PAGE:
YOU'VE ONLY GOT UNTIL 7/31
As an update to our earlier piece, the Centers for Disease Control and Protection (“CDC”) is extending its nation-wide eviction moratorium through the end of July. The CDC’s director, Dr. Rochelle P. Walensky, signed the extension, after a week of internal White House debate.
While this signals a gradual phasing out of coronavirus-related federal tenant protections, not all renters have recovered from the pandemic’s devastating effects. Many are still struggling to make rent payments or are significantly behind. And, in places where there are no state or local eviction bans (or where such protections have expired), this could potentially result in a greater spread of the virus.
Low-income communities, whose financial struggles have been exacerbated by the disease, are likely at greater threat of displacement. And those same communities are also the ones lagging behind in vaccination rates. Some are concerned that, after the CDC protections lapse, we could witness a spike in new COVID cases caused by the forced relocations.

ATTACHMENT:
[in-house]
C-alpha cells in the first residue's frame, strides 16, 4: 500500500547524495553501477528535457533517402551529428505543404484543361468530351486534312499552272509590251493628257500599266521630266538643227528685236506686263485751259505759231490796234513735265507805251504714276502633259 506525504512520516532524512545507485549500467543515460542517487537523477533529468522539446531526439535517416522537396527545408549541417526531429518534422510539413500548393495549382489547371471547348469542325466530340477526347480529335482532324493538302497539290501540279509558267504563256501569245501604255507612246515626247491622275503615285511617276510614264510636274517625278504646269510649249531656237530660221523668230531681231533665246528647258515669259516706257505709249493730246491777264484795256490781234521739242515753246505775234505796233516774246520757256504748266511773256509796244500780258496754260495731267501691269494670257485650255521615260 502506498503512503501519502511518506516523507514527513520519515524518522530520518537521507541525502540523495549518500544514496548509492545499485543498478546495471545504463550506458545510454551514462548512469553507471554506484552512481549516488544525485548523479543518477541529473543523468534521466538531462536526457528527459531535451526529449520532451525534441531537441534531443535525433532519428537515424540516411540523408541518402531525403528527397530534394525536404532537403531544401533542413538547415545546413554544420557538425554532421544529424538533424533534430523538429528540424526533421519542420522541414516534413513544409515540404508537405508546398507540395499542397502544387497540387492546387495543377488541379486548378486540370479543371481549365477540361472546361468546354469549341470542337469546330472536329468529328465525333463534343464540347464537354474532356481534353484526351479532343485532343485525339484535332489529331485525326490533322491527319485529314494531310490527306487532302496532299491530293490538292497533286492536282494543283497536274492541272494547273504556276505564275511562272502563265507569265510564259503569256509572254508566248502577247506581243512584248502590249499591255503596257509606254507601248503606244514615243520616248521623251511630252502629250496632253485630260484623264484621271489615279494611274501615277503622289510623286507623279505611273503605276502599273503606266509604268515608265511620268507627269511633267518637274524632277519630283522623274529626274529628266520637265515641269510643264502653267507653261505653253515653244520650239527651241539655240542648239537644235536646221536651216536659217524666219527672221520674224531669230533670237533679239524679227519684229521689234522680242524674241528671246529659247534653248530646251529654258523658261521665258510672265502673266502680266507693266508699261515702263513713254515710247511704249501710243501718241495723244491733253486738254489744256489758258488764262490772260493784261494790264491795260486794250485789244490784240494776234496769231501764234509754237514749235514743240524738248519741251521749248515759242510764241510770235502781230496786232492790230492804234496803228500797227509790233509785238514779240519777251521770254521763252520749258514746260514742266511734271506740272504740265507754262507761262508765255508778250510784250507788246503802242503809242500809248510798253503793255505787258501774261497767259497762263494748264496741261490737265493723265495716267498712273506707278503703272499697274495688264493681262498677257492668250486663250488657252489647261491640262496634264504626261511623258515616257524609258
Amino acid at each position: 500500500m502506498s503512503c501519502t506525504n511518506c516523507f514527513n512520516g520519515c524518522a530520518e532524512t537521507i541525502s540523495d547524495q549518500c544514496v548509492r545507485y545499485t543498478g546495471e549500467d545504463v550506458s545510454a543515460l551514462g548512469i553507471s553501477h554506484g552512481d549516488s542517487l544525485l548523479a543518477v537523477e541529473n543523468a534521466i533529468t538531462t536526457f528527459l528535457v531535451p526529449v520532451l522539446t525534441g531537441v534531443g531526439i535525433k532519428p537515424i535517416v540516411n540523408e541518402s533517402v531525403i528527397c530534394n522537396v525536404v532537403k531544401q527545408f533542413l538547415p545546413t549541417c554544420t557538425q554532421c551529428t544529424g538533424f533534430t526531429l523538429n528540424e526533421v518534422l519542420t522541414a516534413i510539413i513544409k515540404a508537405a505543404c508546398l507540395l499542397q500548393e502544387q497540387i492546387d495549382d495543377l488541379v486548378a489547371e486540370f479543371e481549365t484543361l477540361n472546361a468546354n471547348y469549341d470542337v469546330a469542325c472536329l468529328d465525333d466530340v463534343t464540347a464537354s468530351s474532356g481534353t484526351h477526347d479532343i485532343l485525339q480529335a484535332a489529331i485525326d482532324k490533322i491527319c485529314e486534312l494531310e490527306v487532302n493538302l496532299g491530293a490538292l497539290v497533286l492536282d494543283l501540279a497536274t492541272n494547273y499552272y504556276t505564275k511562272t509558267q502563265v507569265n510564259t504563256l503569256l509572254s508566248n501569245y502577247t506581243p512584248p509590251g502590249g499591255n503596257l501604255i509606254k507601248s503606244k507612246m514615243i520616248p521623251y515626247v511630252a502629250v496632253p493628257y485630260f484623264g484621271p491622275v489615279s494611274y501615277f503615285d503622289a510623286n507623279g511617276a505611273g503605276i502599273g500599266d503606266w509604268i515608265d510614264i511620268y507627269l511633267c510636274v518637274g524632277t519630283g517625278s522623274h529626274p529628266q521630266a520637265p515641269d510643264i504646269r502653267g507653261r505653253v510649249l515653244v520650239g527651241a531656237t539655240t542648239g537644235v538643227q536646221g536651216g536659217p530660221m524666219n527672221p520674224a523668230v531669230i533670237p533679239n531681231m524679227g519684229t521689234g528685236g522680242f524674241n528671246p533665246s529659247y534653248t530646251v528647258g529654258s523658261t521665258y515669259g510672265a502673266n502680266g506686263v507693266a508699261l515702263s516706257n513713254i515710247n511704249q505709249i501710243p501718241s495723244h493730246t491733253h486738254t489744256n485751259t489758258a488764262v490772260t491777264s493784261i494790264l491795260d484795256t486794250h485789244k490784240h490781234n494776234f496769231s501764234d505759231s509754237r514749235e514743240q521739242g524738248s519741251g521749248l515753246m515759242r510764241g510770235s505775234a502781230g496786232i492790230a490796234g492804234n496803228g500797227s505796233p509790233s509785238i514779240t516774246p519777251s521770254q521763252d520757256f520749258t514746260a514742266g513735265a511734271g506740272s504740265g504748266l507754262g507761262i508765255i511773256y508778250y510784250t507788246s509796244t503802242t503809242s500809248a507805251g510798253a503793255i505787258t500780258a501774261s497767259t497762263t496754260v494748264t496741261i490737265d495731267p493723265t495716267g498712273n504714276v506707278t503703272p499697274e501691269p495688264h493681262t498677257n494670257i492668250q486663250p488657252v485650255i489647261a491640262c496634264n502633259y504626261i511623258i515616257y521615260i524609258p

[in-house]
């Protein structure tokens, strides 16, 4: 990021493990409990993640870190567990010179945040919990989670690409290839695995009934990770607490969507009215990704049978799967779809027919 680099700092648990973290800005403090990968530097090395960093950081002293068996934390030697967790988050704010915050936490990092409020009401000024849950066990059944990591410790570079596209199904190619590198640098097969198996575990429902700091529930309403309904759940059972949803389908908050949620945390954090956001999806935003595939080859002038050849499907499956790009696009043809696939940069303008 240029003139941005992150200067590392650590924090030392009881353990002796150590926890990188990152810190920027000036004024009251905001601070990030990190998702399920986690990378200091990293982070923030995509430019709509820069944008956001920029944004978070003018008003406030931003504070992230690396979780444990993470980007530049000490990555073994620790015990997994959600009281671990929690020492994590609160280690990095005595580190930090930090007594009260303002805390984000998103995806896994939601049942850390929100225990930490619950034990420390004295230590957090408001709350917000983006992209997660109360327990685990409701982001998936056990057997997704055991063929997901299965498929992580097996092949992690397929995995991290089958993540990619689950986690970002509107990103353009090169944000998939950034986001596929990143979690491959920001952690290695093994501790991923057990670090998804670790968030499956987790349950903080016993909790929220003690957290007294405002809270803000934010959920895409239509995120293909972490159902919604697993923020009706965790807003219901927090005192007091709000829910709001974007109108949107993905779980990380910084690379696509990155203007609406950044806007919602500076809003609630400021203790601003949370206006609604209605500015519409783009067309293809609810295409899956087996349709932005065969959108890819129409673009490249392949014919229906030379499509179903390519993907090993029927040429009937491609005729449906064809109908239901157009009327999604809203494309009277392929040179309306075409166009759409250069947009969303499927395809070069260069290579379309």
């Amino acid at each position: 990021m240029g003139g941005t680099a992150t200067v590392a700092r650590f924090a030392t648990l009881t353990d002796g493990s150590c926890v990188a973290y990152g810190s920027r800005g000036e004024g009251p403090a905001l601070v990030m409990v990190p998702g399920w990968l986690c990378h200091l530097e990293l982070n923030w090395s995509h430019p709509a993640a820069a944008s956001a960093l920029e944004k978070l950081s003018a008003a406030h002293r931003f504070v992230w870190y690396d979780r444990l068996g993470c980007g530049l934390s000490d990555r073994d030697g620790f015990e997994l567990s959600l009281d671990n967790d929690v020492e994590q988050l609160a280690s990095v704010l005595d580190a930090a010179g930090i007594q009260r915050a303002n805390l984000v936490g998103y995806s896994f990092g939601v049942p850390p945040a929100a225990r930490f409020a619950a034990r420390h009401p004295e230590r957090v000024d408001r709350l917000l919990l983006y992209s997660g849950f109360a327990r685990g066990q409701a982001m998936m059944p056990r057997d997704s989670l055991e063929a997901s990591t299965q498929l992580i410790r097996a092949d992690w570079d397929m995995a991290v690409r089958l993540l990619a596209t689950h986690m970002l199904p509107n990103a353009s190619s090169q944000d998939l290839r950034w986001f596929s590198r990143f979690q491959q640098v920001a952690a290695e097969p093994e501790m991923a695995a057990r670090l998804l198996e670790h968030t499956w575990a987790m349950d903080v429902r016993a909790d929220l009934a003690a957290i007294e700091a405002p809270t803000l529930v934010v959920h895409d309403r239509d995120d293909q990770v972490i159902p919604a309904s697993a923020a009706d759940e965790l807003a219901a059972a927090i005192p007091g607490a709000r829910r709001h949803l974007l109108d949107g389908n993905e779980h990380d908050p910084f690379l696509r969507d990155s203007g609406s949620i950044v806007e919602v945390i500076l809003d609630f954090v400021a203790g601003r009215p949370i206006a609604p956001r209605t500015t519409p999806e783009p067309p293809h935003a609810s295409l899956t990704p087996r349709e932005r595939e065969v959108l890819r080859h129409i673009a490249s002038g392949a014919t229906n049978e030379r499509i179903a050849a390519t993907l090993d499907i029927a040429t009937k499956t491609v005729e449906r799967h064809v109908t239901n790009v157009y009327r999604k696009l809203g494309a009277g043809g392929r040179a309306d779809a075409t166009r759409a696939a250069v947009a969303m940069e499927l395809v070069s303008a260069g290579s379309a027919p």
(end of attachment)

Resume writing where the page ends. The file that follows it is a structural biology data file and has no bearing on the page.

House Democrats have written to the CDC, urging the federal agency to reconsider its decision. “By extending the moratorium and incorporating these critical improvements to protect vulnerable renters, we can work to curtail the eviction crisis disproportionately impacting our communities of color,” the lawmakers wrote.
By contrast, pro-landlord groups argue that the health crisis, which necessitated the eviction ban, has ended. They claim that extending the moratorium would result in a further unwarranted government intrusion in the housing market. Bob Pinnegar, the president of the National Apartment Association, a group representing owners of large residential buildings, noted, “The mounting housing affordability crisis is quickly becoming a housing affordability disaster fueled by flawed eviction moratoriums, which leave renters with insurmountable debt and housing providers holding the bag.”
If you have fallen behind on rent due to COVID-19, click here to see if you’re eligible to apply for assistance to New York’s $2.4 billion rental relief program.